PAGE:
Posts Tagged ‘tradition’
What makes a cherry chocolate scone taste sweeter? Giving up sugar 10 days before you eat it!
IZ and I have been off sugar for 10 days. I should clarify, we’ve given up processed/refined sugar. We still eat a wee bit of fruit and there’s the reality there’s sugar in everything– so, we’re aiming to be 95% sugar free this August. (We’re taking it a month at a time!)
But today is Regatta and Regatta typically means eating homemade cherry pie on the porch while watching the fireworks. Plus, one of our lovely neighbors is throwing a party. An Ice Cream Social …. with ice cream. We adore this neighbor (and most of our neighborhood!) and wouldn’t dream of missing her party. But it does create a bit of dilemma: go to the party and not eat ice cream (kinda rude!) or break our sugar fast for the day.
We opted for the latter. I don’t know about you, but I can’t stand to bump into people who give up sugar/chocolate/coffee/dessert for Lent… and then piously tell you all about it. Typically while you’re shoving a piece of said sacrifice into your own face. Yay! My inner snark goes off and I start to not like
you them… a little. We didn’t want to be those people at an ice cream party, “Oh, we’re off sugar. But you know, go ahead and enjoy. Don’t mind us.”
So, I completely apologize if you’re reading this while consuming a candy bar. I’m not giving up sugar because I’m holy–if that helps. I’m not even giving it up because I think sugar is toxic (though, it probably is??). I’m giving it up because nothing else is working! IZ and I pound out at least 25 miles a week and have for months, but nothing is budging. Sure, my calves are like stones, but my middle is hanging on to the fat like a toddler with a precious toy.
When you google this charming little fact, Dr. Google suggests that my problem is one of 2 things. 1: Perimenopause, or 2: Too much sugar. There’s no doubt 1 is at hand . . . but I can’t shake the hunch that sugar might be part of the problem as well. (Or the suspicion that it’s going to take more than a month to figure it out!)
So, for the next month (or two or three) no mochas, no chocolate, no refined sugars or processed anything.
Except today–today we’re breaking our fast. We’re 10 days in, so it feels like such a reward! IZ, lover of cherry pie, opted for cherry chocolate scones instead of pie. Less sugar and he knows I will only eat a sliver of pie and he didn’t want to get stuck with the whole thing.
Let me tell you! 10 days without sugar makes everything sweet taste sweeter. I cut back the sugar in these scones (1/4 cup instead of 1/3) and they taste like I added more! We sat out on our porch this morning and savored our little cheat.
We’ll be back on our fast tomorrow, which makes today just a wee bit sweeter.
Day Five: I gave him a set of hand warmers and a note that said, “Take Â a brisk walk with mom.”
I gave these hand warmers to the boy this morning and he said, “I have no idea what they are, but they sure smell nice.” Of course they smell nice, I’m not sure I can make anything unscented. It’s a bit of a compulsion, really.
I buy all my herbs wholesale in bulk because of Mireio—but if you don’t have access to a store that will sell peppermint in bulk, you can always use peppermint tea! My guess is you’d just need the contents of one tea bag to split between two hand warmers. Â If peppermint isn’t your thing, you can use lavender or balsam or maybe something spicy like Â cinnamon and nutmeg.Â Hand warmers are super easy to make (google is your friend here!) and the addition of a spice or herb just kicks the project up a notch.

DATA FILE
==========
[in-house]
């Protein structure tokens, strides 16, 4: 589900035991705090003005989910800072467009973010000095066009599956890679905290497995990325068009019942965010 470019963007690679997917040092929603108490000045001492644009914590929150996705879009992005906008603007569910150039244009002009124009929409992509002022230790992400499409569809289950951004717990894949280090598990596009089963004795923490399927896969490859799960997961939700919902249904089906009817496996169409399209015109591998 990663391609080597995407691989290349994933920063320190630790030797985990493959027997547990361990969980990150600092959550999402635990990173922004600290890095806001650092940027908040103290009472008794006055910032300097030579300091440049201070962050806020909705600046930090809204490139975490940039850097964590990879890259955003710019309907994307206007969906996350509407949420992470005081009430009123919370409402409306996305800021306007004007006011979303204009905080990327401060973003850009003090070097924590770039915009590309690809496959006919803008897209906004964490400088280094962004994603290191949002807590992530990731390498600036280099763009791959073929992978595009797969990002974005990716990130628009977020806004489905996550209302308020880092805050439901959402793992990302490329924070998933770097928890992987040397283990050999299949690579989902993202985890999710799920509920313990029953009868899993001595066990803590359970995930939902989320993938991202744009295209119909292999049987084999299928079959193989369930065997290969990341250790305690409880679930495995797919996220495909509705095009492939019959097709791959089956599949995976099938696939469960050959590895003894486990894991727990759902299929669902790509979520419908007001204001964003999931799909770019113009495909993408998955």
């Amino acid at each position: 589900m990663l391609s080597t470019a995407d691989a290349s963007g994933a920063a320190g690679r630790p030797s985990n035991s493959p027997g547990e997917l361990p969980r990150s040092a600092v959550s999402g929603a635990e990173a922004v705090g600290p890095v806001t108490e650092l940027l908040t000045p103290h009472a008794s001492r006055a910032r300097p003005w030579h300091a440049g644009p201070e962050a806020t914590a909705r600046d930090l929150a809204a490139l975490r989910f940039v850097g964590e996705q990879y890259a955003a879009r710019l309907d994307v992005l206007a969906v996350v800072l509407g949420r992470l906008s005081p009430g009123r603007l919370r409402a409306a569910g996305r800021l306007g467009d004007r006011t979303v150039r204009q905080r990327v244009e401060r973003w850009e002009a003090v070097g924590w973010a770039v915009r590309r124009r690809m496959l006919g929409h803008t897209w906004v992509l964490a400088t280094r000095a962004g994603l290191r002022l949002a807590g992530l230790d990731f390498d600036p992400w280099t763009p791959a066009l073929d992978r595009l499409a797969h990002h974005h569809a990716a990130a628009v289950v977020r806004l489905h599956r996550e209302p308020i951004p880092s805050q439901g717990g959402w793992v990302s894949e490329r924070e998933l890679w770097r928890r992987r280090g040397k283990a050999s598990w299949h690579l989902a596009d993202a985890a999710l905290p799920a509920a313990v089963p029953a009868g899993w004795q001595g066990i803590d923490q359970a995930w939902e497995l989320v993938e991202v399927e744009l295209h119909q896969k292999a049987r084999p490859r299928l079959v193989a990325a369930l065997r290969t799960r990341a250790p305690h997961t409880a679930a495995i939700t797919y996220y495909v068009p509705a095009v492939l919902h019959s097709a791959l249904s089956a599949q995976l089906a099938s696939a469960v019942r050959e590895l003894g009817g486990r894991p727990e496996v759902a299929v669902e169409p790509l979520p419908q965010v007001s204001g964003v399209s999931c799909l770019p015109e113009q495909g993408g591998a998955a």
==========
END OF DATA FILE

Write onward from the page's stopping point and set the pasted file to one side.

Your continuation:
And now I feel a bit like Emeril Legasse. BAM, it’s peppermint.
The Brawny Guy says, “Have an Extra Strong Halloween.”
This is his last year trick-or-treating. He’s only going because one of his best buddies is a bit younger and wants to uphold their long standing tradition. But, you know it’s time to stop* when you’re bumming your dad’s footwear for your costume. Happy Halloween, everyone. Stay Safe. See you soon.
*or when your mother says, “let’s take some photos” and you just give her that teenager angst look. Yeah, time for YOU to stay home and hand out candy. Good thing you’re living out of a hotel right now, buster!
Our niece and her new husband cutting cake. How adorable is it, that their wedding cake is actually cupcakes!
Best. Wedding. Ever.
I’m pretty sure that was said a thousand times on Saturday. But it really was perfect. The weather was hot at 4 pm (hello 90’s!), but it cooled quickly after the ceremony to “balmy.” The wedding was held outside at the bride’s parent’s home. They had a huge white tent and gorgeous round tables covered in white cloths with purple accents. Melanie carried lavender roses and hydrangeas…so romantic. The party lasted late into the night—since it was mostly family and close friends.
For me, a great wedding isn’t about decor or flowers or food—though those things help, right? It’s about intention. It was clear that the bride and the groom spent months working on their vows and planning details that would make people feel comfortable. I’ve been to so many weddings where groups of people sat at their own “lunch table” never to mingle. Where it’s clear everyone feels more than a tad awkward? I didn’t make it around to every table, but it felt like people were mingling constantly—getting to know distant cousins or catching up with old friends and I don’t think I saw any wall-flowers hanging on the edges the whole night. It really was an amazing wedding!
Day Fourteen: Happy 4th of July.
I’m afraid I didn’t even bother with my camera—which just means I was having too good of time hanging out with IZ’s lovely family. Â This holiday is usually the least photographed in our world; I seem to have a tradition of forgetting to use my camera on holidays, especially the 4th of July.